Being present and mindful for conversations like this may be especially difficult for parents who are now working from home, glued to a laptop screen and smartphone. So, regular “check in” conversations with teens may best be planned for quiet times, or during a walk or meal when texts, calls and emails can be ignored.
How to break up the tension
A moody teenager may be the obvious focus of a tense household, but parents may also be contributing to the situation based on concerns about their finances, the disruption of their own routines, the stress of homeschooling, and all the uncertainty of this situation.
“It’s normal to have tension when everyone is together all day long,” said Dr. Lindsay. “One thing I recommend is a ‘floor vacation’ – if you have a basement, a main floor and a second floor, spread out and take a break from one another for as long as needed.”
Another tried-and-true way to break up the tension is to plan something fun like a family movie night. Even teens can be pulled into playing a classic board game like Scrabble, Monopoly or Clue, and they seem to especially drawn to some of the newer strategy games like Settlers of Catan and Ticket to Ride.
If “stay-at-home” guidelines remain in place, more so than ever, the backyard is the ideal place to extend family living space. Cook-outs, campfires, tending to a family garden and playing lawn games like volleyball, croquet, and corn hole are all inexpensive ways to enjoy summer days and nights without leaving home.
Anxious about what’s ahead
Some teens may dwell on the many uncertainties ahead. How safe will it be to live in a college dormitory? Will colleges even offer anything but online classes in the fall? How will I find a job in this economy? Will it ever be safe to visit and hug my grandparents?
At least until a vaccine for the coronavirus is widely available, life won’t look like it did as recently as February. And the long-term effects on society could be significant.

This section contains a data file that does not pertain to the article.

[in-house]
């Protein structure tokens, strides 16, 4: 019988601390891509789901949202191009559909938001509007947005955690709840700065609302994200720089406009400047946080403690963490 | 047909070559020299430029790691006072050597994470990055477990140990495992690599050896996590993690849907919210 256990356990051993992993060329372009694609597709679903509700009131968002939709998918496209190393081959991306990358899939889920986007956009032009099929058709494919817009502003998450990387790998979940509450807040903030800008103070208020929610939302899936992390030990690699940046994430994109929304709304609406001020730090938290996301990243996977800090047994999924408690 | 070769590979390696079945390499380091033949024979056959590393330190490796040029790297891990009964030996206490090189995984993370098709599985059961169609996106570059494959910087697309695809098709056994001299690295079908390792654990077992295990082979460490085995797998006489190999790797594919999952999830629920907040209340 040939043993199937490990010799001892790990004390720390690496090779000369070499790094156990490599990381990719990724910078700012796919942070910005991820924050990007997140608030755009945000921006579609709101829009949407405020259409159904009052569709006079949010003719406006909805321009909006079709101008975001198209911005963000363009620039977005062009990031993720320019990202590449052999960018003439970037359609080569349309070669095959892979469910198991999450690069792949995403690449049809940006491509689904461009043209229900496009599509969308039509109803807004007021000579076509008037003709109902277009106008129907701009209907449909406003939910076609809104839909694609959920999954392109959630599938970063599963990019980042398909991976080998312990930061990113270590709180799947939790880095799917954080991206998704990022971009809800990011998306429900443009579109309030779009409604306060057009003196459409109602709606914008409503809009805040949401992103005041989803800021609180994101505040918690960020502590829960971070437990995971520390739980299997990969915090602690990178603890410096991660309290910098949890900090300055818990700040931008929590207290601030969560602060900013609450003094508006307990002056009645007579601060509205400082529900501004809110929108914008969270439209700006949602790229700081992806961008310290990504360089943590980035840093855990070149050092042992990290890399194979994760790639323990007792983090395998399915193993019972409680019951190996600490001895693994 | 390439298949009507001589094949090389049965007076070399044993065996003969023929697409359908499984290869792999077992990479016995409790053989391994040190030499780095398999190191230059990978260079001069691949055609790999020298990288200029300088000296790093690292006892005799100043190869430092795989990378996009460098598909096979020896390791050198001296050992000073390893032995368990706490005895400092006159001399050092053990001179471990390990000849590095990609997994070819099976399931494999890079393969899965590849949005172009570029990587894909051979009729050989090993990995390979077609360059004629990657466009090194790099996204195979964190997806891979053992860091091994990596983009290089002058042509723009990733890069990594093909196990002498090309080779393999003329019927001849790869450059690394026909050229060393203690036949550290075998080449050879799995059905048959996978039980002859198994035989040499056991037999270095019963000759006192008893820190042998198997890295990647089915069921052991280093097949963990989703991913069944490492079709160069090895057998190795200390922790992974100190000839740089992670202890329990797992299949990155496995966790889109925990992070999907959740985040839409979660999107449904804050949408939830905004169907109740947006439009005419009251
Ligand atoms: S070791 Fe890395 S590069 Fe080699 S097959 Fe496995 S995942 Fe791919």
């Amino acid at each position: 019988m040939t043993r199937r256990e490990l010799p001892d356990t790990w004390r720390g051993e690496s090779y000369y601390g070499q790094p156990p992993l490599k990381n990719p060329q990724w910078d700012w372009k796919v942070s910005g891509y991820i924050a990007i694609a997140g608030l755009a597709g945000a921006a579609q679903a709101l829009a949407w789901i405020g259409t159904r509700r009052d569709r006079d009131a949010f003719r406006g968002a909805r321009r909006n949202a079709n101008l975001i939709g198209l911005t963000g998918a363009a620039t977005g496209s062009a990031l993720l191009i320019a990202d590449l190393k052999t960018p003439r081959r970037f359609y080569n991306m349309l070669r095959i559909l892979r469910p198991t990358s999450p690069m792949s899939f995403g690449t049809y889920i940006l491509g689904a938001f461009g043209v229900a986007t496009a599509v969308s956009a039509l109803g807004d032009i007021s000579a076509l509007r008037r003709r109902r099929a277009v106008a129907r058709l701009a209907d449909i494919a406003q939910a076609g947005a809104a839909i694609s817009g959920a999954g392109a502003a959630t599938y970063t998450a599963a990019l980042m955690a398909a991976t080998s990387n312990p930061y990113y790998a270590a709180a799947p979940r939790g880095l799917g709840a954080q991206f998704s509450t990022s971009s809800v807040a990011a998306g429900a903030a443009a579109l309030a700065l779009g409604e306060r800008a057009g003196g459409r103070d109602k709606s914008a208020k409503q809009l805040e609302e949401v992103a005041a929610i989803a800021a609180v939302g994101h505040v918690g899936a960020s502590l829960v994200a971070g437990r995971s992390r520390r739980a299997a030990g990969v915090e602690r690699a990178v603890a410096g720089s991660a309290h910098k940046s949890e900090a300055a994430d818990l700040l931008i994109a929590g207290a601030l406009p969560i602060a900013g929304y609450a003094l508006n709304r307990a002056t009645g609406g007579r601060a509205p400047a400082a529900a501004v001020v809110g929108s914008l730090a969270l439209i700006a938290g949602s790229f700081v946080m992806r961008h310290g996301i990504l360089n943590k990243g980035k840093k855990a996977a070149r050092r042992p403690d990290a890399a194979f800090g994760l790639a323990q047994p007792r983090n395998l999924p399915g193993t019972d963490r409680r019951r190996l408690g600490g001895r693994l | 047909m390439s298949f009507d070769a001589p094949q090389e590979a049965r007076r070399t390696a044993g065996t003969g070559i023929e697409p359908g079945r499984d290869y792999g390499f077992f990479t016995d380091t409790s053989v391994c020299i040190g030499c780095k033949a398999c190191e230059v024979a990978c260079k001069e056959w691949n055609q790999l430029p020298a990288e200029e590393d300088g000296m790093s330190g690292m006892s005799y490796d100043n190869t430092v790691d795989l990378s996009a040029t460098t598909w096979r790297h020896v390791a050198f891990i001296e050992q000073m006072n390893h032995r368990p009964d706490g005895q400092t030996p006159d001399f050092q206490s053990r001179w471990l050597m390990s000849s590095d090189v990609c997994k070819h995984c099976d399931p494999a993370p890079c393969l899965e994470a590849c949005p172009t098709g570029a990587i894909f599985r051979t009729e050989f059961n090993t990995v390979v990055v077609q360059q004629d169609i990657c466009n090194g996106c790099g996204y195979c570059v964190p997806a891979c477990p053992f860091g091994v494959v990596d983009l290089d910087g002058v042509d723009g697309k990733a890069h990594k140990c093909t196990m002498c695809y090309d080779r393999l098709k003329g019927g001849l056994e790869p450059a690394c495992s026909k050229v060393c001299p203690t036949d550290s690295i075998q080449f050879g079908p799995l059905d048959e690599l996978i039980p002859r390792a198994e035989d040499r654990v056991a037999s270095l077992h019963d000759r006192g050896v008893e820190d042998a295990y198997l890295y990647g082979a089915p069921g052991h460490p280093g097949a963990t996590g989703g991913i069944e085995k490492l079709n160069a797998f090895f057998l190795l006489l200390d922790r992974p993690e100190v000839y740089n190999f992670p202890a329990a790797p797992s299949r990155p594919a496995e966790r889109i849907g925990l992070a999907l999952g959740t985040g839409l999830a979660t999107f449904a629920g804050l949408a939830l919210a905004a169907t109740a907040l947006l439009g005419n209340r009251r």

If teens get overly anxious about the future, it’s a good time to remind them that everyone is in this together and sometimes the best thing you can do is take a few deep breaths and focus on what’s in your control.
“We know children, in general, are resilient,” said Dr. Lindsay. “They will certainly remember this time but hopefully it won’t all be negative. We are all living through a huge historical event. Think about the college essays and journal entries that teens can and probably should be writing.”
Dr. Putt agreed, adding that parents – and how they deal with stress and uncertainty – can be great role models for their children.
“Personally, I love seeing all the creative ways people are dealing with this – the humorous videos, the expressions of love and support for the care providers, the online reunions of family and friends, the way we celebrate birthdays with a parade of cars,” he said. “We may not get back those milestone events that are being missed, but, hopefully, in 10 years or so when we think back on shelter-at-home time, there will be some good memories. Hopefully, our memories will balance the bad and scary stuff with the ways this brought out the best in people too.”